Bobby Cremins on Tech basketball: ‘We are back; we are relevant again’

Georgia Tech players hold the trophy as they celebrate their 80-75 win over Florida State in the ACC championship game Saturday, March 13, 2021, in Greensboro, N.C. (Gerry Broome/AP)
Caption
Georgia Tech players hold the trophy as they celebrate their 80-75 win over Florida State in the ACC championship game Saturday, March 13, 2021, in Greensboro, N.C. (Gerry Broome/AP)

Credit: Gerry Broome

Credit: Gerry Broome

Oh, the audacity of the question. Even for a point guard from New York, where they are born with an extra confidence chromosome, this one had real brass.

“Am I as good as those other guards you had?” Jose Alvarado, then a much-to-prove Georgia Tech freshman, asked former Tech coach Bobby Cremins back in 2018. The question covered an awful lot of ground, between the likes of Mark Price, Craig Neal, Travis Best, Kenny Anderson, Stephon Marbury.

Cremins chuckled at the memory Sunday, one day after Alvarado provided the fuel for Tech’s first ACC Tournament title in 28 years.

“I laughed and said no, not yet,” Cremins recalled. “I wanted to be truthful with him. But you know what? I thought about it this season and he definitely is now. He’s earned his way into that category.”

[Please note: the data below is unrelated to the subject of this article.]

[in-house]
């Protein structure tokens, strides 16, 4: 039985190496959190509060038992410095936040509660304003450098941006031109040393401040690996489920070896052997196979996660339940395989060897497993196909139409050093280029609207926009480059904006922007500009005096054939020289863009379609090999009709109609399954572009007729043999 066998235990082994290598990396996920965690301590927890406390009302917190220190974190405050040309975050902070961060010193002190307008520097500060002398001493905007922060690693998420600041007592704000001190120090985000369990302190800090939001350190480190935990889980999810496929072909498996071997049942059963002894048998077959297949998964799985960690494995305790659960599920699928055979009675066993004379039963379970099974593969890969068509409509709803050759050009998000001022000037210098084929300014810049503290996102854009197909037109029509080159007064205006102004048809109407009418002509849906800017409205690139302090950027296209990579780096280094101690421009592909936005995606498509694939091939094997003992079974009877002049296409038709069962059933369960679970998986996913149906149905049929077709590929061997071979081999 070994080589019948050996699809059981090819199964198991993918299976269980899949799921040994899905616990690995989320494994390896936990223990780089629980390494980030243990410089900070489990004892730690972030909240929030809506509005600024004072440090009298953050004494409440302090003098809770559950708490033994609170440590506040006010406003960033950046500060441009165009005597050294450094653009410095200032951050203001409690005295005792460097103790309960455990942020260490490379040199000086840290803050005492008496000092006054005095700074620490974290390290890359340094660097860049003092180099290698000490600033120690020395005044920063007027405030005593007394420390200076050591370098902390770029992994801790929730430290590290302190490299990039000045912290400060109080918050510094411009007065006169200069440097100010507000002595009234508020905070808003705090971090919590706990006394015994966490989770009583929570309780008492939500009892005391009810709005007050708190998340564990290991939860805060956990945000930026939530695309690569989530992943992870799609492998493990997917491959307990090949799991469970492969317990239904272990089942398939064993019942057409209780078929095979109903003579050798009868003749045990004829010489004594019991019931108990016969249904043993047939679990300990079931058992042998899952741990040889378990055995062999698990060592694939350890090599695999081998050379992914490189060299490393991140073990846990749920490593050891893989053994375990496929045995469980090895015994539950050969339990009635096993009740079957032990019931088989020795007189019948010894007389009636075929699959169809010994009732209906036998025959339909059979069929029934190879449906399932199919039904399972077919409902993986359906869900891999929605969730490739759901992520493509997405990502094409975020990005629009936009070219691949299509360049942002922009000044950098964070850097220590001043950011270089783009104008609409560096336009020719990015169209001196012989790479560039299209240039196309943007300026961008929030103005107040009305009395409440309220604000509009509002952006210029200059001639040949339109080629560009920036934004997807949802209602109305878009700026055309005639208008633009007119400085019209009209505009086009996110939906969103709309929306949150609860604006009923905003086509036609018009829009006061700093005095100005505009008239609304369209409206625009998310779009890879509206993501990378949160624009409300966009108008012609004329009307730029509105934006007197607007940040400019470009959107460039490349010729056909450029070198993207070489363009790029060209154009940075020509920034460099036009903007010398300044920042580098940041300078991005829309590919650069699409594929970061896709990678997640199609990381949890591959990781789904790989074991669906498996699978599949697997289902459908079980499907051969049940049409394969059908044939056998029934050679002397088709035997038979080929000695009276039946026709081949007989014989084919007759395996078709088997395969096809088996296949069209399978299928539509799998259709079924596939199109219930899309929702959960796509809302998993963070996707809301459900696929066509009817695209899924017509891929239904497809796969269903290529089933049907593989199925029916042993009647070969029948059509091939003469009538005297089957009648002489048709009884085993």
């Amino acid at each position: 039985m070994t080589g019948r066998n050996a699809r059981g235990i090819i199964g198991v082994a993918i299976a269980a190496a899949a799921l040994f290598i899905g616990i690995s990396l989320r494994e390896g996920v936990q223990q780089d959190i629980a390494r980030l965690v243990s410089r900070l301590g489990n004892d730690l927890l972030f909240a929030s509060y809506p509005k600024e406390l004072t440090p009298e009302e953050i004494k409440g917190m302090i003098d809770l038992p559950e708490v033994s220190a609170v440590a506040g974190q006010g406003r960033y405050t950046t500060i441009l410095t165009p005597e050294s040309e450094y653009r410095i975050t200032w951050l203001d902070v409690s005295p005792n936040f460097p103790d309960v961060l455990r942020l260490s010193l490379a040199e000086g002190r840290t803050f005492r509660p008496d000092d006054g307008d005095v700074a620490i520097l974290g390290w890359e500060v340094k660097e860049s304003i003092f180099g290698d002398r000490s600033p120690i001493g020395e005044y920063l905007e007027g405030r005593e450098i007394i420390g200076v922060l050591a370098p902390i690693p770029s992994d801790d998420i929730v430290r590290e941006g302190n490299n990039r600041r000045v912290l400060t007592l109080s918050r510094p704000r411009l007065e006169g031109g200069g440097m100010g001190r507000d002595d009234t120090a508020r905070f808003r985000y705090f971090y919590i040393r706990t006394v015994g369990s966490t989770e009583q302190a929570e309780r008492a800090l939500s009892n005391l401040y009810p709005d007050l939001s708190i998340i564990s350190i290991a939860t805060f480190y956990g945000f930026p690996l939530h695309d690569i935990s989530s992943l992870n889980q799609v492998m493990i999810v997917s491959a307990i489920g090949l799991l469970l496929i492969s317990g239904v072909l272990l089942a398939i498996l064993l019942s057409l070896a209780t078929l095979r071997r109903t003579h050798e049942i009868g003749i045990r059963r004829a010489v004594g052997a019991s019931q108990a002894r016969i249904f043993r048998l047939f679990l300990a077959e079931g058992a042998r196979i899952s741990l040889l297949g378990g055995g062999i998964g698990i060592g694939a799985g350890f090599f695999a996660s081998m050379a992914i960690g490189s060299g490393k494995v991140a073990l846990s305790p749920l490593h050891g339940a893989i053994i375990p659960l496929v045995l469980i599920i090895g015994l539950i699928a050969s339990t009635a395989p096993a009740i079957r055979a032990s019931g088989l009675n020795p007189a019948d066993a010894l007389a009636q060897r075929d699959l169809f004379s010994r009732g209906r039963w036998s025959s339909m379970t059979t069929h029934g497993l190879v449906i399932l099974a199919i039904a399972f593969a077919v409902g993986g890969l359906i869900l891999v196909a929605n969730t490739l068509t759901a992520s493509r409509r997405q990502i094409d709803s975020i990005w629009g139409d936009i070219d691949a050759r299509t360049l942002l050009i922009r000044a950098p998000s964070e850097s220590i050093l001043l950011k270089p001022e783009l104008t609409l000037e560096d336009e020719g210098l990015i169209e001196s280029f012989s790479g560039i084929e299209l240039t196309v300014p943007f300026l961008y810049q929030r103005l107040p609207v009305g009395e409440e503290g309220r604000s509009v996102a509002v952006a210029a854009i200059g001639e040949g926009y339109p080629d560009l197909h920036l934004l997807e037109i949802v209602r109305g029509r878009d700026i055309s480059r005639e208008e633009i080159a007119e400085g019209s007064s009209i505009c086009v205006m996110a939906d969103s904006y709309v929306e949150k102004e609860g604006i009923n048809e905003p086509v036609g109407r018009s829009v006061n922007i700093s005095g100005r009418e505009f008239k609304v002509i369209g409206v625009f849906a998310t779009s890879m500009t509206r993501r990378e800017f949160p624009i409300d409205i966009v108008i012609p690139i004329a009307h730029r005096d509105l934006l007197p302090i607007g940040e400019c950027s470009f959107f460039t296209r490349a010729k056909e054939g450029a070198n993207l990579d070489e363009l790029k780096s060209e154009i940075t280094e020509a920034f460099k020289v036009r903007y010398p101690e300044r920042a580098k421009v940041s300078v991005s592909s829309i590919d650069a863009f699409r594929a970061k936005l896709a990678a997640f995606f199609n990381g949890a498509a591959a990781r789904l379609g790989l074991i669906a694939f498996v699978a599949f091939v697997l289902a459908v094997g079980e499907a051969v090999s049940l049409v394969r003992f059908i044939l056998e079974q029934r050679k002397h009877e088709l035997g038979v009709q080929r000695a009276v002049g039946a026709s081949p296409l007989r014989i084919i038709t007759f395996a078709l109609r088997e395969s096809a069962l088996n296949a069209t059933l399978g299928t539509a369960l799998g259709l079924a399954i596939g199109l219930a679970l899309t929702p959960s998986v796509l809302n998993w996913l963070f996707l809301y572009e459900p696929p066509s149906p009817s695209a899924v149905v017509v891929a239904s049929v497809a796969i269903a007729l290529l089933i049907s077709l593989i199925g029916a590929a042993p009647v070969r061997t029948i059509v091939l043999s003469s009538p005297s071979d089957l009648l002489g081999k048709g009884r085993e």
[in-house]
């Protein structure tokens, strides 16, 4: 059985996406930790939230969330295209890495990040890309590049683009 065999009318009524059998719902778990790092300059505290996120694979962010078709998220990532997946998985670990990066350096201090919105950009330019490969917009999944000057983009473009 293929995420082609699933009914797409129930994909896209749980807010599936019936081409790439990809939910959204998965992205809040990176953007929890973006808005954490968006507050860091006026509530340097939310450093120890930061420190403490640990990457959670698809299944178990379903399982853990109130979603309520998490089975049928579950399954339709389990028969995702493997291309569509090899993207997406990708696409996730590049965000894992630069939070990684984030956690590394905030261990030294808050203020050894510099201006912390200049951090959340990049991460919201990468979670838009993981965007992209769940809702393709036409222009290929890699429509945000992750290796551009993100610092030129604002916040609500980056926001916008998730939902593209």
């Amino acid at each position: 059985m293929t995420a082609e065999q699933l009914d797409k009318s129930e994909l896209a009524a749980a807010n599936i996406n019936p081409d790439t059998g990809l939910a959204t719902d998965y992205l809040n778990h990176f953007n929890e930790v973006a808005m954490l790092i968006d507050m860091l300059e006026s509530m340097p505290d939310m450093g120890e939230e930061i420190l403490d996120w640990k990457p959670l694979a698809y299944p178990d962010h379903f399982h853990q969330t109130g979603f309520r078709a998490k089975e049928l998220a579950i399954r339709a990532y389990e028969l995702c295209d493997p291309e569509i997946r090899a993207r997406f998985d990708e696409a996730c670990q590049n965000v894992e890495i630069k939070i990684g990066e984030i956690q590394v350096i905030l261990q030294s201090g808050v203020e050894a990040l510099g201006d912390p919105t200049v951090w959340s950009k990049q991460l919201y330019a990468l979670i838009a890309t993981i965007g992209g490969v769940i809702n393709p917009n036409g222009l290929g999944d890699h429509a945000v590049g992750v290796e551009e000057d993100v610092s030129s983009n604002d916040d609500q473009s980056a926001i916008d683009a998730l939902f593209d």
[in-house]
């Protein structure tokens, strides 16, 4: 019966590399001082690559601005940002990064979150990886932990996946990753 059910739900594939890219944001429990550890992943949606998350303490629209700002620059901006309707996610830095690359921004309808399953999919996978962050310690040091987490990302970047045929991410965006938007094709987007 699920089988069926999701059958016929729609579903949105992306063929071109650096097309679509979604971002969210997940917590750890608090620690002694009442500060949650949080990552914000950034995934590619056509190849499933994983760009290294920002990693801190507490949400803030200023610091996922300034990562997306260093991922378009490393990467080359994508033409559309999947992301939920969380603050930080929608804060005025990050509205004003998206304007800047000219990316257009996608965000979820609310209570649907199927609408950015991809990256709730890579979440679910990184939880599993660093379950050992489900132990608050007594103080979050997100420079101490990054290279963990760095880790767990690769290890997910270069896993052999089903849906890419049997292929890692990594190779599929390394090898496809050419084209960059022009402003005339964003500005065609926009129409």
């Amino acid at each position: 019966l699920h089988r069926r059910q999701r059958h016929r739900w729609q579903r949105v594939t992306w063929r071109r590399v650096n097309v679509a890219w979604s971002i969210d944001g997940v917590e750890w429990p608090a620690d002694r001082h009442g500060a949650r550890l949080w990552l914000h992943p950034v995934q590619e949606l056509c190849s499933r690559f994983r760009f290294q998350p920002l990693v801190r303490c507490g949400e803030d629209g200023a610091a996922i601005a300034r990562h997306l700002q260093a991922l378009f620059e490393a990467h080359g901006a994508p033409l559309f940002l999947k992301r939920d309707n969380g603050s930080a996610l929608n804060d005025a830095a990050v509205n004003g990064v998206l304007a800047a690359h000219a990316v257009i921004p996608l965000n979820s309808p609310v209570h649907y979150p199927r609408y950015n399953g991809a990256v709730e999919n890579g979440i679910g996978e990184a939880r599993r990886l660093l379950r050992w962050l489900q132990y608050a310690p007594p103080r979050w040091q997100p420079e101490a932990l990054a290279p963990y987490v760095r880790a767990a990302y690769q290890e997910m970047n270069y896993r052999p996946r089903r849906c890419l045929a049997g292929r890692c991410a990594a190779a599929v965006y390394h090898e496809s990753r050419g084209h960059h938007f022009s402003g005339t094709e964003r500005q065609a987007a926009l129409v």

Besides winning a COVID-warped conference tournament, what Alvarado and his teammates have done here in March is to reanimate fond old visions of Yellow Jacket basketball. The ones that –—with the exception of a Paul Hewitt-led trip to the NCAA championship game — had largely gone dormant since Cremins departed at the dawn of the 2000s.

As recently as just a season ago, with Tech facing NCAA punishment for the dubious company (Ron Bell) that coach Josh Pastner had kept, Cremins found himself sometimes ducking the subject of Tech basketball. That’s an uncomfortable place to be for the man who took the Yellow Jackets to 10 NCAA tournaments and won three ACC tournaments in the 1980s and ’90s and whose name is scrawled on the home court.

Caption
The floor at McCamish Pavilion - Cremins Court - bears the name of former Georgia Tech basketball coach Bobby Cremins. (Johnny Crawford/AJC)

Credit: Johnny Crawford

The floor at McCamish Pavilion - Cremins Court - bears the name of former Georgia Tech basketball coach Bobby Cremins. (Johnny Crawford/AJC)
Caption
The floor at McCamish Pavilion - Cremins Court - bears the name of former Georgia Tech basketball coach Bobby Cremins. (Johnny Crawford/AJC)

Credit: Johnny Crawford

Credit: Johnny Crawford

“I didn’t like it last year; it was a mess on and off the court,” he said. “I got tired of it, I tried to get away from everybody because I didn’t want to hear about it.

“This (the ACC tournament title) means a lot. For me, it brings back a lot of fond memories. I know how Tech is, and they’ve been a little frustrated. Sometimes I would try to avoid them because I didn’t want to hear any negative stuff. And now Tech people are extremely proud.”